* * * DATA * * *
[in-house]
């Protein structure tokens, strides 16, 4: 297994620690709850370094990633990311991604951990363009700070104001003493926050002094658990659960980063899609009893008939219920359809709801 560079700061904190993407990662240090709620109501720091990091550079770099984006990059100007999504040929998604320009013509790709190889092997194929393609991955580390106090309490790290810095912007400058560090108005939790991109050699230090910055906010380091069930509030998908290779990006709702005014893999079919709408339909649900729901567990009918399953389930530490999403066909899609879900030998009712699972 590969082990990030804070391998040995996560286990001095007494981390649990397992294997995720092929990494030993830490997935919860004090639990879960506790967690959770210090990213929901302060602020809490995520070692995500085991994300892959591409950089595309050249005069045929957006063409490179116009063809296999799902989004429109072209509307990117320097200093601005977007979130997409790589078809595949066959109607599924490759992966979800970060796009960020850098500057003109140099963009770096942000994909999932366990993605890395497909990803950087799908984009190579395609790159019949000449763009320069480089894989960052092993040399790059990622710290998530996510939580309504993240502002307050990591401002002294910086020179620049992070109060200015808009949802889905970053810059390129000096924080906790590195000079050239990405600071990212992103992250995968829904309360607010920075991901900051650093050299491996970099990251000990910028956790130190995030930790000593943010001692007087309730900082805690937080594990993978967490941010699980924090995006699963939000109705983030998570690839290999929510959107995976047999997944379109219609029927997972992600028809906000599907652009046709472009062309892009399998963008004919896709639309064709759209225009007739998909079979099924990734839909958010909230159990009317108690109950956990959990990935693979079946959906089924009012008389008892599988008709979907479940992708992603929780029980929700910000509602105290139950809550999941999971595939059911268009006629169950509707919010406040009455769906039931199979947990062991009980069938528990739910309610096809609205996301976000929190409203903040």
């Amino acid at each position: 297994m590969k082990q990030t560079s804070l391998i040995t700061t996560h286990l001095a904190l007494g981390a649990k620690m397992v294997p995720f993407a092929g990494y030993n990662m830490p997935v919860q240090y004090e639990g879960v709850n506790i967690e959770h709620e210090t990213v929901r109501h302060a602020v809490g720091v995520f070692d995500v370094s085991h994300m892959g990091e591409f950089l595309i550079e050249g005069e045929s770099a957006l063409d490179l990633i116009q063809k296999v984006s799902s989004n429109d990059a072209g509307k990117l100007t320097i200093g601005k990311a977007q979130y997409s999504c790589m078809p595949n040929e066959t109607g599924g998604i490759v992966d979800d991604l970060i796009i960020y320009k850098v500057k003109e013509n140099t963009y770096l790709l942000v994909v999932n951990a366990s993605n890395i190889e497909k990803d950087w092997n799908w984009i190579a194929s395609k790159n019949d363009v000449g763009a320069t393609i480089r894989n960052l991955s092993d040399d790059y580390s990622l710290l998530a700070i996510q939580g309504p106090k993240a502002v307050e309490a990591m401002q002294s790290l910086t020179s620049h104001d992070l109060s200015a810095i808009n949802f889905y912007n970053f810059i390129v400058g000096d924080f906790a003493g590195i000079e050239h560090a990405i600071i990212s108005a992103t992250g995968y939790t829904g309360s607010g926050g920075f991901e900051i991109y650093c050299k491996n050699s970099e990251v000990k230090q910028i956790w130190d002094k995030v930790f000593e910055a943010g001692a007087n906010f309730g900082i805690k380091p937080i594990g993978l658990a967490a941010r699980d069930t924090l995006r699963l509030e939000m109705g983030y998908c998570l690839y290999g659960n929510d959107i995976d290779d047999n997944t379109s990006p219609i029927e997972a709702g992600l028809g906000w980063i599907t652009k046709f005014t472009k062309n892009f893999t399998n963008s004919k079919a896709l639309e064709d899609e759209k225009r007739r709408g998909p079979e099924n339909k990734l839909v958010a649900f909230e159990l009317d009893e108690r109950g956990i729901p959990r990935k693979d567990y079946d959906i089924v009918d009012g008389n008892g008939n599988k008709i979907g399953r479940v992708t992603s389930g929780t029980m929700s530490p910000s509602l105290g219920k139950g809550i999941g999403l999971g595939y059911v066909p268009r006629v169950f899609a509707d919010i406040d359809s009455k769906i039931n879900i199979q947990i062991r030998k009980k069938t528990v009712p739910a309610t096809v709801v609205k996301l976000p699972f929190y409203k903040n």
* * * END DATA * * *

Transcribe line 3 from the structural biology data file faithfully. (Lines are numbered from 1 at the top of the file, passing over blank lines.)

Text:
């Amino acid at each position: 297994m590969k082990q990030t560079s804070l391998i040995t700061t996560h286990l001095a904190l007494g981390a649990k620690m397992v294997p995720f993407a092929g990494y030993n990662m830490p997935v919860q240090y004090e639990g879960v709850n506790i967690e959770h709620e210090t990213v929901r109501h302060a602020v809490g720091v995520f070692d995500v370094s085991h994300m892959g990091e591409f950089l595309i550079e050249g005069e045929s770099a957006l063409d490179l990633i116009q063809k296999v984006s799902s989004n429109d990059a072209g509307k990117l100007t320097i200093g601005k990311a977007q979130y997409s999504c790589m078809p595949n040929e066959t109607g599924g998604i490759v992966d979800d991604l970060i796009i960020y320009k850098v500057k003109e013509n140099t963009y770096l790709l942000v994909v999932n951990a366990s993605n890395i190889e497909k990803d950087w092997n799908w984009i190579a194929s395609k790159n019949d363009v000449g763009a320069t393609i480089r894989n960052l991955s092993d040399d790059y580390s990622l710290l998530a700070i996510q939580g309504p106090k993240a502002v307050e309490a990591m401002q002294s790290l910086t020179s620049h104001d992070l109060s200015a810095i808009n949802f889905y912007n970053f810059i390129v400058g000096d924080f906790a003493g590195i000079e050239h560090a990405i600071i990212s108005a992103t992250g995968y939790t829904g309360s607010g926050g920075f991901e900051i991109y650093c050299k491996n050699s970099e990251v000990k230090q910028i956790w130190d002094k995030v930790f000593e910055a943010g001692a007087n906010f309730g900082i805690k380091p937080i594990g993978l658990a967490a941010r699980d069930t924090l995006r699963l509030e939000m109705g983030y998908c998570l690839y290999g659960n929510d959107i995976d290779d047999n997944t379109s990006p219609i029927e997972a709702g992600l028809g906000w980063i599907t652009k046709f005014t472009k062309n892009f893999t399998n963008s004919k079919a896709l639309e064709d899609e759209k225009r007739r709408g998909p079979e099924n339909k990734l839909v958010a649900f909230e159990l009317d009893e108690r109950g956990i729901p959990r990935k693979d567990y079946d959906i089924v009918d009012g008389n008892g008939n599988k008709i979907g399953r479940v992708t992603s389930g929780t029980m929700s530490p910000s509602l105290g219920k139950g809550i999941g999403l999971g595939y059911v066909p268009r006629v169950f899609a509707d919010i406040d359809s009455k769906i039931n879900i199979q947990i062991r030998k009980k069938t528990v009712p739910a309610t096809v709801v609205k996301l976000p699972f929190y409203k903040n």